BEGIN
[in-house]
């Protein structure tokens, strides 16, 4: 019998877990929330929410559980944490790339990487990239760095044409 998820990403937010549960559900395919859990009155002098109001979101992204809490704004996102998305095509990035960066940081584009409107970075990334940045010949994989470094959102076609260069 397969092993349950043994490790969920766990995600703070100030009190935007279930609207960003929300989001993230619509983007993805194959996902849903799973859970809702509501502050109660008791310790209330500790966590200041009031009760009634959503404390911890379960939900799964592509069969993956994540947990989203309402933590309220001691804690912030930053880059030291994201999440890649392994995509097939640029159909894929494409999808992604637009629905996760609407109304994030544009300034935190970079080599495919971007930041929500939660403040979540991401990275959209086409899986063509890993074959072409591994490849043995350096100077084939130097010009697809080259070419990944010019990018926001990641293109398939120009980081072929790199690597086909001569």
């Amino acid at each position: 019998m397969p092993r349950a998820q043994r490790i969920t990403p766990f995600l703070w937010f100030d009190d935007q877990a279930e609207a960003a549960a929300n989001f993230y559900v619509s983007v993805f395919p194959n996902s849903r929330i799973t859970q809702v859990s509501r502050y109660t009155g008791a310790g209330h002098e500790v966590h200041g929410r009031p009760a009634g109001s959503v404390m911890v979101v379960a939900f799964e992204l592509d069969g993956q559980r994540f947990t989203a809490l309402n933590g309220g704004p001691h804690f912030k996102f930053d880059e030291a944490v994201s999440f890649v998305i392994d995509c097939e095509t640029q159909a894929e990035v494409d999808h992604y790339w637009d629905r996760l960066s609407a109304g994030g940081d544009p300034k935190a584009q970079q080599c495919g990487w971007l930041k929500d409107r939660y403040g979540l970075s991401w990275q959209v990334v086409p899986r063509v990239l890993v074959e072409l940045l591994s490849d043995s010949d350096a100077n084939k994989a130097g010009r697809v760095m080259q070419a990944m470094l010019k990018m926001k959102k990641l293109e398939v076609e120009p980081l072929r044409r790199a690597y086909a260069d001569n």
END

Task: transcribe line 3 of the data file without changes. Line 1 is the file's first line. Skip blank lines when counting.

């Amino acid at each position: 019998m397969p092993r349950a998820q043994r490790i969920t990403p766990f995600l703070w937010f100030d009190d935007q877990a279930e609207a960003a549960a929300n989001f993230y559900v619509s983007v993805f395919p194959n996902s849903r929330i799973t859970q809702v859990s509501r502050y109660t009155g008791a310790g209330h002098e500790v966590h200041g929410r009031p009760a009634g109001s959503v404390m911890v979101v379960a939900f799964e992204l592509d069969g993956q559980r994540f947990t989203a809490l309402n933590g309220g704004p001691h804690f912030k996102f930053d880059e030291a944490v994201s999440f890649v998305i392994d995509c097939e095509t640029q159909a894929e990035v494409d999808h992604y790339w637009d629905r996760l960066s609407a109304g994030g940081d544009p300034k935190a584009q970079q080599c495919g990487w971007l930041k929500d409107r939660y403040g979540l970075s991401w990275q959209v990334v086409p899986r063509v990239l890993v074959e072409l940045l591994s490849d043995s010949d350096a100077n084939k994989a130097g010009r697809v760095m080259q070419a990944m470094l010019k990018m926001k959102k990641l293109e398939v076609e120009p980081l072929r044409r790199a690597y086909a260069d001569n």